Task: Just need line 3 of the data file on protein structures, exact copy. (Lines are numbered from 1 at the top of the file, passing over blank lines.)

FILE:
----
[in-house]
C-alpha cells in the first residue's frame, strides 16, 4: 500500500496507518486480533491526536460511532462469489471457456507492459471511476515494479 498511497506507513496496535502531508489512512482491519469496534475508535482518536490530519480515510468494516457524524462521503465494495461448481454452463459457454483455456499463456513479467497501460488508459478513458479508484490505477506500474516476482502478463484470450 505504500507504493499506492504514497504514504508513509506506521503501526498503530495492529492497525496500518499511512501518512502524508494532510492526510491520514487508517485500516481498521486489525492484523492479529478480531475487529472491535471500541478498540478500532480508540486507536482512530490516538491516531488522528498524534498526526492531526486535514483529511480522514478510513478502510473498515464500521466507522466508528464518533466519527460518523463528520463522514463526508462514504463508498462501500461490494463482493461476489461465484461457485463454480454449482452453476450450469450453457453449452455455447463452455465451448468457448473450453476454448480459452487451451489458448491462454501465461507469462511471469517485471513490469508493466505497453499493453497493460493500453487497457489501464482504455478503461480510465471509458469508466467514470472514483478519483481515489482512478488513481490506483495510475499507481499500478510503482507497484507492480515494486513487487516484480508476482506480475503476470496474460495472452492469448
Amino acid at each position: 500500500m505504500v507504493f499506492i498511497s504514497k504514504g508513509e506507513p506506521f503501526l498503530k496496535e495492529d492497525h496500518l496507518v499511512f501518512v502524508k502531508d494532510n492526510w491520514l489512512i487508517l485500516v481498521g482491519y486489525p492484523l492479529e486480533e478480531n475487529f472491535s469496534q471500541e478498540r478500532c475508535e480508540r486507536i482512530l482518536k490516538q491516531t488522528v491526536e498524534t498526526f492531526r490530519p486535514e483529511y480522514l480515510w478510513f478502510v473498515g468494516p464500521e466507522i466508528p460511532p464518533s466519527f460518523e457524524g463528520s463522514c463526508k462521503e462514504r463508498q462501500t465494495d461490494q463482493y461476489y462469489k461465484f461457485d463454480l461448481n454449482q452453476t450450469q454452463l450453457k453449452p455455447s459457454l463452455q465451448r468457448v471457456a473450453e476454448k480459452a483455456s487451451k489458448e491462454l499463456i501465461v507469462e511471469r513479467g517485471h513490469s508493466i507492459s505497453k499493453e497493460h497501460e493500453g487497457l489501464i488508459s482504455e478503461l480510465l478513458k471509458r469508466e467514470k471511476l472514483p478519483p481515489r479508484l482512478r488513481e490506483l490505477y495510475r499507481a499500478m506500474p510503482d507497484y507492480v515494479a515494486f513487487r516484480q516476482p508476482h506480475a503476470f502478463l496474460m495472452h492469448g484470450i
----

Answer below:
Amino acid at each position: 500500500m505504500v507504493f499506492i498511497s504514497k504514504g508513509e506507513p506506521f503501526l498503530k496496535e495492529d492497525h496500518l496507518v499511512f501518512v502524508k502531508d494532510n492526510w491520514l489512512i487508517l485500516v481498521g482491519y486489525p492484523l492479529e486480533e478480531n475487529f472491535s469496534q471500541e478498540r478500532c475508535e480508540r486507536i482512530l482518536k490516538q491516531t488522528v491526536e498524534t498526526f492531526r490530519p486535514e483529511y480522514l480515510w478510513f478502510v473498515g468494516p464500521e466507522i466508528p460511532p464518533s466519527f460518523e457524524g463528520s463522514c463526508k462521503e462514504r463508498q462501500t465494495d461490494q463482493y461476489y462469489k461465484f461457485d463454480l461448481n454449482q452453476t450450469q454452463l450453457k453449452p455455447s459457454l463452455q465451448r468457448v471457456a473450453e476454448k480459452a483455456s487451451k489458448e491462454l499463456i501465461v507469462e511471469r513479467g517485471h513490469s508493466i507492459s505497453k499493453e497493460h497501460e493500453g487497457l489501464i488508459s482504455e478503461l480510465l478513458k471509458r469508466e467514470k471511476l472514483p478519483p481515489r479508484l482512478r488513481e490506483l490505477y495510475r499507481a499500478m506500474p510503482d507497484y507492480v515494479a515494486f513487487r516484480q516476482p508476482h506480475a503476470f502478463l496474460m495472452h492469448g484470450i